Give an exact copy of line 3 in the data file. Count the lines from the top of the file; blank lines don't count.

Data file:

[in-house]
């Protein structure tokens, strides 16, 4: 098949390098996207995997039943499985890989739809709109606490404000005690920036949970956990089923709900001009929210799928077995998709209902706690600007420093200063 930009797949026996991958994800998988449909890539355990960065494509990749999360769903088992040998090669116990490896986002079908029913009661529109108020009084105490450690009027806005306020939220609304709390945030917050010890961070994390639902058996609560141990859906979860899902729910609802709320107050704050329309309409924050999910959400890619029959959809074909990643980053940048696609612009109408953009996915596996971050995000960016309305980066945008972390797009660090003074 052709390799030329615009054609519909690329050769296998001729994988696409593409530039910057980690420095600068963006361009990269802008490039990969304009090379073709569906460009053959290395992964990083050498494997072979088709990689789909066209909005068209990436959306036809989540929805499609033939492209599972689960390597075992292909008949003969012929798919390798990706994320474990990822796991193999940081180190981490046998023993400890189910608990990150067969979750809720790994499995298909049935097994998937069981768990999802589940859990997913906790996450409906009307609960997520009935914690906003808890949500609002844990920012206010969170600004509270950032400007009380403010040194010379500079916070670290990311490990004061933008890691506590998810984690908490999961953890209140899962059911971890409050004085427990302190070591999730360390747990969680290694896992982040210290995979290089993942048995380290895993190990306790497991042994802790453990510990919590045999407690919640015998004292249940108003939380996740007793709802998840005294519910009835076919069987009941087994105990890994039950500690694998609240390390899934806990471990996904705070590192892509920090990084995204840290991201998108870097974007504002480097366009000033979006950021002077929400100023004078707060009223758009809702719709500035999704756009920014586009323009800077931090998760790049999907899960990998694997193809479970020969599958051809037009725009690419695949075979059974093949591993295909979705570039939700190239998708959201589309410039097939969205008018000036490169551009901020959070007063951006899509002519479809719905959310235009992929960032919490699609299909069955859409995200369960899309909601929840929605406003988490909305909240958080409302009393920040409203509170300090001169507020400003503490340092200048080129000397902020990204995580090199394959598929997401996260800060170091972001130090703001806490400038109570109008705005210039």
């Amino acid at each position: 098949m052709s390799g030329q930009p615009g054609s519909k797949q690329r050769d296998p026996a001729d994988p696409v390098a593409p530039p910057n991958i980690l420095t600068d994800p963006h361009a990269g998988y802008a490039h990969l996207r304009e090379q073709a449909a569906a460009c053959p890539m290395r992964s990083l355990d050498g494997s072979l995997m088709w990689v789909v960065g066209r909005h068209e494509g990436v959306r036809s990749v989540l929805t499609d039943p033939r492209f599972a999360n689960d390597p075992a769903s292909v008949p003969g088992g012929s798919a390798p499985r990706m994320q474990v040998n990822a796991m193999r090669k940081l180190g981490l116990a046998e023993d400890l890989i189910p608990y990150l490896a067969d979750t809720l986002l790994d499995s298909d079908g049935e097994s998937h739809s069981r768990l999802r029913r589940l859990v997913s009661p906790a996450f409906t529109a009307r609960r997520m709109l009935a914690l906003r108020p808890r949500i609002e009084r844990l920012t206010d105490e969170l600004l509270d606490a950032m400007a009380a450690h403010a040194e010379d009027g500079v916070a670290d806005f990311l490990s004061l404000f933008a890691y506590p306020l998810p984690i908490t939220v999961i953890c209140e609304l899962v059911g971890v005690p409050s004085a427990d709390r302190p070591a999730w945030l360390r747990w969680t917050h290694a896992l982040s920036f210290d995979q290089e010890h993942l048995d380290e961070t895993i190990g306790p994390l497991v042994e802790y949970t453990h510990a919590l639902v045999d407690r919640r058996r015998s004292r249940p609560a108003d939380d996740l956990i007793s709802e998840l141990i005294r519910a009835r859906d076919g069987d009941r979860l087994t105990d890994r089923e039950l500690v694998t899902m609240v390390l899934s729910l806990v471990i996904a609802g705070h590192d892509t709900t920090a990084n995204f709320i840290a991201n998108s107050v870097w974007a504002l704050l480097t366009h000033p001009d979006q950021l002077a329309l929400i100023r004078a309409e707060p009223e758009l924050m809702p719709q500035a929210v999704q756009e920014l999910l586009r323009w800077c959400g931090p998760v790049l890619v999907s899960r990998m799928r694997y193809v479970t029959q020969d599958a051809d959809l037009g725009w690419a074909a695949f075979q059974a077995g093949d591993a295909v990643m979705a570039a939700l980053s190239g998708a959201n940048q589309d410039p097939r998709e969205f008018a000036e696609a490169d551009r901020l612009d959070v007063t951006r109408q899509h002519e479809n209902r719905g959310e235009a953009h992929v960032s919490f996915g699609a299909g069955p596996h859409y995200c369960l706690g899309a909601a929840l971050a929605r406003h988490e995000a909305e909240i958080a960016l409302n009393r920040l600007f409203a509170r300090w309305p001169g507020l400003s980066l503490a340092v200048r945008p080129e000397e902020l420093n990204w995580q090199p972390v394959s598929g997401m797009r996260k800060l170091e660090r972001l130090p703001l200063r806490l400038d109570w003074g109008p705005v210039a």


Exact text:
């Amino acid at each position: 098949m052709s390799g030329q930009p615009g054609s519909k797949q690329r050769d296998p026996a001729d994988p696409v390098a593409p530039p910057n991958i980690l420095t600068d994800p963006h361009a990269g998988y802008a490039h990969l996207r304009e090379q073709a449909a569906a460009c053959p890539m290395r992964s990083l355990d050498g494997s072979l995997m088709w990689v789909v960065g066209r909005h068209e494509g990436v959306r036809s990749v989540l929805t499609d039943p033939r492209f599972a999360n689960d390597p075992a769903s292909v008949p003969g088992g012929s798919a390798p499985r990706m994320q474990v040998n990822a796991m193999r090669k940081l180190g981490l116990a046998e023993d400890l890989i189910p608990y990150l490896a067969d979750t809720l986002l790994d499995s298909d079908g049935e097994s998937h739809s069981r768990l999802r029913r589940l859990v997913s009661p906790a996450f409906t529109a009307r609960r997520m709109l009935a914690l906003r108020p808890r949500i609002e009084r844990l920012t206010d105490e969170l600004l509270d606490a950032m400007a009380a450690h403010a040194e010379d009027g500079v916070a670290d806005f990311l490990s004061l404000f933008a890691y506590p306020l998810p984690i908490t939220v999961i953890c209140e609304l899962v059911g971890v005690p409050s004085a427990d709390r302190p070591a999730w945030l360390r747990w969680t917050h290694a896992l982040s920036f210290d995979q290089e010890h993942l048995d380290e961070t895993i190990g306790p994390l497991v042994e802790y949970t453990h510990a919590l639902v045999d407690r919640r058996r015998s004292r249940p609560a108003d939380d996740l956990i007793s709802e998840l141990i005294r519910a009835r859906d076919g069987d009941r979860l087994t105990d890994r089923e039950l500690v694998t899902m609240v390390l899934s729910l806990v471990i996904a609802g705070h590192d892509t709900t920090a990084n995204f709320i840290a991201n998108s107050v870097w974007a504002l704050l480097t366009h000033p001009d979006q950021l002077a329309l929400i100023r004078a309409e707060p009223e758009l924050m809702p719709q500035a929210v999704q756009e920014l999910l586009r323009w800077c959400g931090p998760v790049l890619v999907s899960r990998m799928r694997y193809v479970t029959q020969d599958a051809d959809l037009g725009w690419a074909a695949f075979q059974a077995g093949d591993a295909v990643m979705a570039a939700l980053s190239g998708a959201n940048q589309d410039p097939r998709e969205f008018a000036e696609a490169d551009r901020l612009d959070v007063t951006r109408q899509h002519e479809n209902r719905g959310e235009a953009h992929v960032s919490f996915g699609a299909g069955p596996h859409y995200c369960l706690g899309a909601a929840l971050a929605r406003h988490e995000a909305e909240i958080a960016l409302n009393r920040l600007f409203a509170r300090w309305p001169g507020l400003s980066l503490a340092v200048r945008p080129e000397e902020l420093n990204w995580q090199p972390v394959s598929g997401m797009r996260k800060l170091e660090r972001l130090p703001l200063r806490l400038d109570w003074g109008p705005v210039a």